The headlines are full of news about property prices hitting an all-time high – but what does that mean for you?
Well, if you are happily settled in your home with no plans to move, it means very little, except that the value of your home may be going up.
If you are selling a property, you may get a better price – though of course you may well end up paying more for the next property you buy.
But if you are a first-time buyer then things might be a bit more complicated.
House prices rose by 2% in August – the biggest monthly rise in 16 years, and Nationwide says the average house is now worth £224,123.
That means that the price of getting a house in the first place could be higher, meaning a headache for those looking to take their first steps up the property ladder.
The price boom has been fuelled by a return to people wanting to buy homes, a demand that has been supressed during the coronavirus lockdown.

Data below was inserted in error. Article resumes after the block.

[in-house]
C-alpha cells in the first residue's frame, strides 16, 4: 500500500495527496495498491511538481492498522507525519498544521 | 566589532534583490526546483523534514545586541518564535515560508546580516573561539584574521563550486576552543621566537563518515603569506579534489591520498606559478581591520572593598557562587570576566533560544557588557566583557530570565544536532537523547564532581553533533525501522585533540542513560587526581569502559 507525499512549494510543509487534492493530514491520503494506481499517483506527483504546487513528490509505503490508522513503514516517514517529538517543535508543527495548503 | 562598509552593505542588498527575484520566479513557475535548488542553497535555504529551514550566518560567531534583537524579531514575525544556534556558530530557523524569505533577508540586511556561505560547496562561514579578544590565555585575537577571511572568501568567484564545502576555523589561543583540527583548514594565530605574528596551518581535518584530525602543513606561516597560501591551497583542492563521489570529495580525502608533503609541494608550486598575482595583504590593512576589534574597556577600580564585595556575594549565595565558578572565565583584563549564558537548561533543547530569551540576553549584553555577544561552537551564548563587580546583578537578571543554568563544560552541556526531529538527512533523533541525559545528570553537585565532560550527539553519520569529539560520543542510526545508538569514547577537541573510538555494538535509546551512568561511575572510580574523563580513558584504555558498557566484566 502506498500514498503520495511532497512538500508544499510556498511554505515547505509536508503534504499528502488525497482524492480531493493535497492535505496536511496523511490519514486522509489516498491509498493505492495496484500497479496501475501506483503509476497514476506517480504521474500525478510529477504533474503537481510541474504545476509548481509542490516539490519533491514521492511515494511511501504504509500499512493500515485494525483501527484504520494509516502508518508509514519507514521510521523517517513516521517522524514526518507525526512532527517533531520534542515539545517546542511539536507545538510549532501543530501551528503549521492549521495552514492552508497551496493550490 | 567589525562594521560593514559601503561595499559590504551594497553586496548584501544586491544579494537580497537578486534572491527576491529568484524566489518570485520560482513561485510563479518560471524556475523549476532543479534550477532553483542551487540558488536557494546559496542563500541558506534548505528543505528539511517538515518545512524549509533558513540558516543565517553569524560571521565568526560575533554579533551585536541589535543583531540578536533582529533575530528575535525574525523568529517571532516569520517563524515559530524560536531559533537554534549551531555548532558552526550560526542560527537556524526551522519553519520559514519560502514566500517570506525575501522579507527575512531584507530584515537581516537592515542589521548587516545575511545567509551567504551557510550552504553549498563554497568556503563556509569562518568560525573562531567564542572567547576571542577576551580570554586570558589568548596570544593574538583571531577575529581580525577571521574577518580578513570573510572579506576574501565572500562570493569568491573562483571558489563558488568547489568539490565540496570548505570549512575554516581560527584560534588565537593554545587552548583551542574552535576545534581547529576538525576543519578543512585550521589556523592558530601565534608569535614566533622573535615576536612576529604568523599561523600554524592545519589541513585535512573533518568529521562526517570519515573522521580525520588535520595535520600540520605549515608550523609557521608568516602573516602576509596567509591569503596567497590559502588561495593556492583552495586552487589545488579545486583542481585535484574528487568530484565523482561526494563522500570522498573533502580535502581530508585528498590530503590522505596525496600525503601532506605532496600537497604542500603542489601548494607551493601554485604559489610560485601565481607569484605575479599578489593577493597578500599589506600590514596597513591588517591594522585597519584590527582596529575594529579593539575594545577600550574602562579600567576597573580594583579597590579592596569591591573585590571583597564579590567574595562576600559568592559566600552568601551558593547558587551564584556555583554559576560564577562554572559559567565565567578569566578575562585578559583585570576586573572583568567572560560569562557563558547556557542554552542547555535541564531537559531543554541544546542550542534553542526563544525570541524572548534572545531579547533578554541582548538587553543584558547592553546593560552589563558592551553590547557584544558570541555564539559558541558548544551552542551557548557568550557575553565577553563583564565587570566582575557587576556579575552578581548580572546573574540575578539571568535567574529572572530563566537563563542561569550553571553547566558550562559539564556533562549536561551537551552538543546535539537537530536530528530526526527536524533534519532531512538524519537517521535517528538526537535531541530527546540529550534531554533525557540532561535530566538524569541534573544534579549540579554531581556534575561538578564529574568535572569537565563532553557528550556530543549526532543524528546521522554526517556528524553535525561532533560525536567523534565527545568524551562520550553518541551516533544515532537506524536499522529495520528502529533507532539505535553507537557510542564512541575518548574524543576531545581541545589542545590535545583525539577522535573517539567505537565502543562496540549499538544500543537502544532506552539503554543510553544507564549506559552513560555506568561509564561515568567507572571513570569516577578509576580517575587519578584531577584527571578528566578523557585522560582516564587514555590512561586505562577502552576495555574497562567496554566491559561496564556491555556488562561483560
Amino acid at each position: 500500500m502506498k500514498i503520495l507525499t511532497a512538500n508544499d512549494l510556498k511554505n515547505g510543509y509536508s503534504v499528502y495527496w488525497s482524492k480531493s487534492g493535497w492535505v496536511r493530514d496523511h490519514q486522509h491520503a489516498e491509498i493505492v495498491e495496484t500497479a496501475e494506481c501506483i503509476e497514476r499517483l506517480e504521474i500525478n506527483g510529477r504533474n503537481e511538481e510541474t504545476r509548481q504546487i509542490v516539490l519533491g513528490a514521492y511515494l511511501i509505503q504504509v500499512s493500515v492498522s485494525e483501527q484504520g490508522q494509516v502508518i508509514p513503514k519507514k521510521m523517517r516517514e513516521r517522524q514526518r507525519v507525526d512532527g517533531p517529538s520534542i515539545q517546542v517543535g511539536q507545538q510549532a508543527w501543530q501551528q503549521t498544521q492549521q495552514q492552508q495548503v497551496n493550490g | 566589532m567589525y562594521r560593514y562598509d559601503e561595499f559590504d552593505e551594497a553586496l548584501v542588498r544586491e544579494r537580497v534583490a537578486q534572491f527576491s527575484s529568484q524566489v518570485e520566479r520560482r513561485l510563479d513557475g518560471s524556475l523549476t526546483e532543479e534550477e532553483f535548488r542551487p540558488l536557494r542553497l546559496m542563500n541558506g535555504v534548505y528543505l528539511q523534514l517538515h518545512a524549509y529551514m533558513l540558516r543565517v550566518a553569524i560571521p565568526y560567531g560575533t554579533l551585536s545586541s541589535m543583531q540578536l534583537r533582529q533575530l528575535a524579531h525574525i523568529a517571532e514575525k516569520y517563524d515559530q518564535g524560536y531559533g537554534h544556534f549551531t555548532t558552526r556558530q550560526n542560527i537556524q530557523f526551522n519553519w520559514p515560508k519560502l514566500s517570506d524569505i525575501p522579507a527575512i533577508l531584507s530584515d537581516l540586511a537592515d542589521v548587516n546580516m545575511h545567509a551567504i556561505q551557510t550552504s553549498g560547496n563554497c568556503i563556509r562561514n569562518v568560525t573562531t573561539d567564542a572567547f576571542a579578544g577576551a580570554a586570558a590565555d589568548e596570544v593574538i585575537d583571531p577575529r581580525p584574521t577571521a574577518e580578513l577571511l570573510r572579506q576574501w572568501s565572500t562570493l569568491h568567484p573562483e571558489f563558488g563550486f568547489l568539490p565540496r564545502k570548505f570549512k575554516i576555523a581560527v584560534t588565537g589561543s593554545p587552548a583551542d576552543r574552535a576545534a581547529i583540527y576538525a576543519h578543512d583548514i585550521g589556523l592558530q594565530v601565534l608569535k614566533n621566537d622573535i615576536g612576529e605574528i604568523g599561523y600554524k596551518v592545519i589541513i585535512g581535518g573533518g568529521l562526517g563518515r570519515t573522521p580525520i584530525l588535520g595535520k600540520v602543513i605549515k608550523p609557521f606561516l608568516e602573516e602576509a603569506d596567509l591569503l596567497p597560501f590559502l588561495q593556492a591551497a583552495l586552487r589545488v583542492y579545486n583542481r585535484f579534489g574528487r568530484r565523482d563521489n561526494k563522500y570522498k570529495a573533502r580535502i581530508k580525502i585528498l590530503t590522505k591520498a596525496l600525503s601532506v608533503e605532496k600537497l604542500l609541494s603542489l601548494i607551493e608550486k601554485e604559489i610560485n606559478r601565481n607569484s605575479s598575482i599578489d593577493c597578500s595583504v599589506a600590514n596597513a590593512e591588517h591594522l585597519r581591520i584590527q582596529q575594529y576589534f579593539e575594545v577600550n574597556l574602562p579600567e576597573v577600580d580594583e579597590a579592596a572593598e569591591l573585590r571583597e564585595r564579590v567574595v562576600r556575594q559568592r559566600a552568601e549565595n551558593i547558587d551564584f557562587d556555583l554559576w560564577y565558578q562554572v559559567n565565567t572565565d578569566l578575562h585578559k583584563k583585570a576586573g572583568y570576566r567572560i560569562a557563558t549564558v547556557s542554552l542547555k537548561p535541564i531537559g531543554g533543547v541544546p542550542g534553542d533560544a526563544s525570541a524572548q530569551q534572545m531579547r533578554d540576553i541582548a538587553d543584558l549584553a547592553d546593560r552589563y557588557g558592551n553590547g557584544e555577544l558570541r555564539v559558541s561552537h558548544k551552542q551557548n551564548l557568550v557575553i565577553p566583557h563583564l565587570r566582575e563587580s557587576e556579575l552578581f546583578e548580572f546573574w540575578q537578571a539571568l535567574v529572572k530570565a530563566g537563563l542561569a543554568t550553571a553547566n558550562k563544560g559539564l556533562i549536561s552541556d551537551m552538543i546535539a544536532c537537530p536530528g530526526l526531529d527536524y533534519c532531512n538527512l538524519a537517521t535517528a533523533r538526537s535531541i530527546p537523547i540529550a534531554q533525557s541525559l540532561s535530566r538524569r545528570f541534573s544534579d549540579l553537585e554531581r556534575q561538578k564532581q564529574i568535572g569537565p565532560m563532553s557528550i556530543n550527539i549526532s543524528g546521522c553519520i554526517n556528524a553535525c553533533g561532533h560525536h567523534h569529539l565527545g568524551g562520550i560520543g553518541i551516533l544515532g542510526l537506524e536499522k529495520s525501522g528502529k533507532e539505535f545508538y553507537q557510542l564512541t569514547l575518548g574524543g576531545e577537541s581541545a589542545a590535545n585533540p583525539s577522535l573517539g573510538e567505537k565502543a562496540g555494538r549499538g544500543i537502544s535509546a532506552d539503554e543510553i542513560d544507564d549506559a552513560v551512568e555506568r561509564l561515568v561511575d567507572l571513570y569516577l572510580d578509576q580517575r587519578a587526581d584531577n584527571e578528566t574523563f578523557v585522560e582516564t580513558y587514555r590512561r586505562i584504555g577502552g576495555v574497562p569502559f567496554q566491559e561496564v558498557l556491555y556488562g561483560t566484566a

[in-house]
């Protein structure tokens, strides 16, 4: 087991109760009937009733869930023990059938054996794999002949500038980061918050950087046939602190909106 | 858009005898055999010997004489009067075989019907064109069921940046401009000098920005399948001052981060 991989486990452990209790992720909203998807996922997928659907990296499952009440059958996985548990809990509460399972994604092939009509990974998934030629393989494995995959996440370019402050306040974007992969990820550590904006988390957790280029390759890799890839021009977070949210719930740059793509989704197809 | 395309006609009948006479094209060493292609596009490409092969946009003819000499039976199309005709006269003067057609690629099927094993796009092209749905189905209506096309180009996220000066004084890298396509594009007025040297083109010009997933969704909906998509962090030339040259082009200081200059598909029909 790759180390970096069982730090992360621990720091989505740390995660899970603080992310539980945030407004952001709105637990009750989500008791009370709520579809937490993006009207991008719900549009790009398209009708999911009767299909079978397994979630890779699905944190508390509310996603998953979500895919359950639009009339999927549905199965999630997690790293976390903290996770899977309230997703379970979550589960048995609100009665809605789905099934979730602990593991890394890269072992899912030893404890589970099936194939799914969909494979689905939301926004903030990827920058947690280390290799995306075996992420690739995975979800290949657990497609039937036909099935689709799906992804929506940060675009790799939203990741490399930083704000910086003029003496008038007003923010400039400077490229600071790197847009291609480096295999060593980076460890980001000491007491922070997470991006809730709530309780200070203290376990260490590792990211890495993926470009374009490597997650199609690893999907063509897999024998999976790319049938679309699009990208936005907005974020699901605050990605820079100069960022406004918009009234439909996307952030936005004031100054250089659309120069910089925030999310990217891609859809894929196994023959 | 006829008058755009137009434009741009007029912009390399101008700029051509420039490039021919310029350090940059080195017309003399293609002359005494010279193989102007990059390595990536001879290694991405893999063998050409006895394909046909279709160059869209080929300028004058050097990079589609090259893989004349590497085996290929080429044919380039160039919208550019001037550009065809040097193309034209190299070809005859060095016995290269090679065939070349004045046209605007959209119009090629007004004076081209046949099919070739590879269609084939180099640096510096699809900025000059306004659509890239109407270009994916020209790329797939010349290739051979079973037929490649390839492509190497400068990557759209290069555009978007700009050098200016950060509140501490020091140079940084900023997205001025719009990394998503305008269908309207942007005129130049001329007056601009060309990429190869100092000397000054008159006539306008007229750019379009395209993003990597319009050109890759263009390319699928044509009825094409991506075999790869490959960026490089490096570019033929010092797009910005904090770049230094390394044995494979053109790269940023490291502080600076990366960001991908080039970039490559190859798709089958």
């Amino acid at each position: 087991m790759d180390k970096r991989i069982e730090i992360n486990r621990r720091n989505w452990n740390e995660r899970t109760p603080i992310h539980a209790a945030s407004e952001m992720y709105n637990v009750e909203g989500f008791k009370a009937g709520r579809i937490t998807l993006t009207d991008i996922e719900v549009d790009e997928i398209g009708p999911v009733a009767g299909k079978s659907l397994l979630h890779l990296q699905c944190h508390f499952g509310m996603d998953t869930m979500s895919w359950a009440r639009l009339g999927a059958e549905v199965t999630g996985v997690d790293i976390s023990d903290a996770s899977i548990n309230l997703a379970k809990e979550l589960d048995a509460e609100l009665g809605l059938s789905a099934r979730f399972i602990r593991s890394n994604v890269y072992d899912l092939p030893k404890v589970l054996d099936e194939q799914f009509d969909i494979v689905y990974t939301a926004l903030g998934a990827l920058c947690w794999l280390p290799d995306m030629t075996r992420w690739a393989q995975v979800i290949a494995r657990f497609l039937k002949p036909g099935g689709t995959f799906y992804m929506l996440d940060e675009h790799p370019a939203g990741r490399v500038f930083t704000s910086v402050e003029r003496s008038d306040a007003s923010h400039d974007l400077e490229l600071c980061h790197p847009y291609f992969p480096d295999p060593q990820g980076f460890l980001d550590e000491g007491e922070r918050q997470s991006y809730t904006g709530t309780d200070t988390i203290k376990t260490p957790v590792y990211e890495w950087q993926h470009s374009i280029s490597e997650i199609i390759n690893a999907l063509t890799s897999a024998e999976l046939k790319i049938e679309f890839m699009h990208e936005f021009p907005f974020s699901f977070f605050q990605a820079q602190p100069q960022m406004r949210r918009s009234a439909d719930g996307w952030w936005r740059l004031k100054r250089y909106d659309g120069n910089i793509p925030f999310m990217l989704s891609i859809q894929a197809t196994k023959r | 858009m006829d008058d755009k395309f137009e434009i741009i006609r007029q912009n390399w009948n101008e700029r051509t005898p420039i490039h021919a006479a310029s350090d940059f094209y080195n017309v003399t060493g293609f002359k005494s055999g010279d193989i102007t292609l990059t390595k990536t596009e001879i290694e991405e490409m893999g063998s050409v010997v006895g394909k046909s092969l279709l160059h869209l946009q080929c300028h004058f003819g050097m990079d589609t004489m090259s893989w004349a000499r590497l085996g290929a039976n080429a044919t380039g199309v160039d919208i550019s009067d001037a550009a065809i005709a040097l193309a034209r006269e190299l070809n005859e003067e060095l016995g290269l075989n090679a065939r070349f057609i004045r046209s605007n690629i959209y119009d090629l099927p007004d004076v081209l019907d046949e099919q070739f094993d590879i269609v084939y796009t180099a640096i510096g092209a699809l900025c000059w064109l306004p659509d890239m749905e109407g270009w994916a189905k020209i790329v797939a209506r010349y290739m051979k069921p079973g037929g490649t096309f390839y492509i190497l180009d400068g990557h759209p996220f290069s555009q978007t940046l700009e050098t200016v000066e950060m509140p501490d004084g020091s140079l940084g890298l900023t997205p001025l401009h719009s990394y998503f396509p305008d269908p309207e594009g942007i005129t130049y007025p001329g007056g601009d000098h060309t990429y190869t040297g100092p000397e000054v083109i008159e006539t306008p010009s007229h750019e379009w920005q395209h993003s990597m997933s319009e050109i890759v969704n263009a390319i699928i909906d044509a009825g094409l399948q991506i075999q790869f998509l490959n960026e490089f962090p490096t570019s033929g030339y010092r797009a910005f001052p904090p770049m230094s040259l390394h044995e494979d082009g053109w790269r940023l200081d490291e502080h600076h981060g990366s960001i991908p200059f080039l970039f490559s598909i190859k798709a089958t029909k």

Of course, there is a huge amount of uncertainty around – coronavirus has made sure of that. For instance, there is no sign of lenders responding by making it easier to get a mortgage and buy that first home. Lenders still appear nervous.
There are still very few prepared to lend to people who have only a small deposit. We need to see all the main lenders start offering first-time buyers the chance to borrow with just a 10% deposit. Then we will see the mortgage market really start to move again.
If not, there is a real risk that the whole housing market will come to a halt, because the lower end is stagnant.
And if, as some are predicting, the price boom bubble bursts quite quickly and prices fall back a little, we could see people sitting on negative equity – where the property is worth less than the mortgage you took out on it.
It is going to take some time for the housing and mortgage market to really settle down again, especially if there is a second wave of coronavirus this winter.
As always, buying a home is a big decision and one that should be taken with the best advice.
I am fortunate enough to be able to access mortgage deals from the whole of the market, including many that are only available to brokers.
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